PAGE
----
Today’s Mom on Monday is Will’s mom, Maggie. Will has a smile that will brighten your day. Maggie has experience, wisdom to share and a “can-do” spirit that has taken them all over the country.
Introduction: Maggie, mom of Will, age 9. We live in Feasterville, Bucks County, a suburb of northeast Philadelphia, Pennsylvania.
What does Will like to do? What makes him laugh? What are his favorite activities? What do you do as a family?
Will is a very happy, very social, very adorable redhead who has a smile that makes you smile when you see it. If you get him giggling you are certain to laugh, too. He has always loved music. I remember him lying on the hospital bed the day after he was born, all bundled and ready to make our journey home. Only his face was exposed. I put my face close to him and quietly sang “Somewhere over the Rainbow” to him. He quieted and just “stared” at me while I sang. From then, whenever he is fussing or restless, he will still quiet, or calm, when I sing to him.
We also loves water. He is very discerning though because the water must be warm. He wears his life jacket and we put ankle weights on, which allows him to bob in the water upright. He loves the freedom of kicking and moving in the water.
Image: Will in a life jacket with his dad in a pool
Another activity we do is traveling! This boy is very well-traveled. We estimate that he has visited 16 states and DC. He has traveled coast to coast and north to south on around 2 dozen flights in his action-packed 9 years. We decided early on that we would not let his challenges keep him from experiencing his world. He is a great traveler both by car or plane.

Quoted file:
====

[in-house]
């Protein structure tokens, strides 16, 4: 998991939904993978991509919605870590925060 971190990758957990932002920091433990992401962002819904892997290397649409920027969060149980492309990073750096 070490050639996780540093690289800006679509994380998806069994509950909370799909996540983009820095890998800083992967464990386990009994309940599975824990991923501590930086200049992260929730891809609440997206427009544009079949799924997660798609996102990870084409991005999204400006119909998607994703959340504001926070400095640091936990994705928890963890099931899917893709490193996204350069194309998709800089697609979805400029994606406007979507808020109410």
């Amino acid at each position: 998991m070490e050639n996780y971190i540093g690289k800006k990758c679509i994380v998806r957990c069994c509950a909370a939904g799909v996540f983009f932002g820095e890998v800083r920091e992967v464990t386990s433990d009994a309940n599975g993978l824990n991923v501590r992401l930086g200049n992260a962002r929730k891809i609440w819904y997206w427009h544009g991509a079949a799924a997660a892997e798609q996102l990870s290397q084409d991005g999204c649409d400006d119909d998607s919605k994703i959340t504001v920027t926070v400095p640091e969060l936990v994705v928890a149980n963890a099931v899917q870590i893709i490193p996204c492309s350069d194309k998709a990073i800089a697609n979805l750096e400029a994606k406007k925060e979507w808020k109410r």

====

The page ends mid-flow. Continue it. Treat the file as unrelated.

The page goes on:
Image: Will, a smiling red haired boy
We travel with Will’s stuffed friend, Cordy Roy, who gets a photo shoot at every location we travel to.
Image: Will’s stuffed toy, Cordy Roy, next to a Bedford County sign
Image: Smiling Will in a wheelchair in a van
When did you first learn about CVI? How were you given the diagnosis?
We knew something was wrong when Will was about 1-month-old. He wasn’t tracking us with his eyes and he wasn’t smiling in response to our facial expressions. He had an unfocused stare. Not long after, we began our journey of discovery. After several tests, we found ourselves at the neuro-ophthalmologist at CHOP who gave us the official diagnosis of CVI. We were fortunate that he was diagnosed very early without any resistance from our neuro-ophthalmologist.
We began consulting with Dr. Roman early. We started seeing her every 6 months for a few years. Now we visit her annually. So, we were luckier than many and have known about CVI for a long time.
How was Will’s early intervention experience with regard to CVI?
We already had begun learning about what CVI meant through our early intervention TVI, MaryAnne Roberto. We were so fortunate that she was assigned to Will and had a lot of knowledge about CVI. She pointed out Will’s behaviors that supported the diagnosis. She helped us create an environment that accessed Will’s vision. She was also instrumental in linking us to Dr. Roman in Pittsburgh. We started seeing her every 6 months for a few years. Now we visit her annually. With our neuro-ophthalmologist, MaryAnne, and Dr. Roman, our knowledge of CVI and the world of accommodations began.
Image: Will with Dr. Roman-Lantzy and his dad
Does Will have other diagnoses you’d like to mention?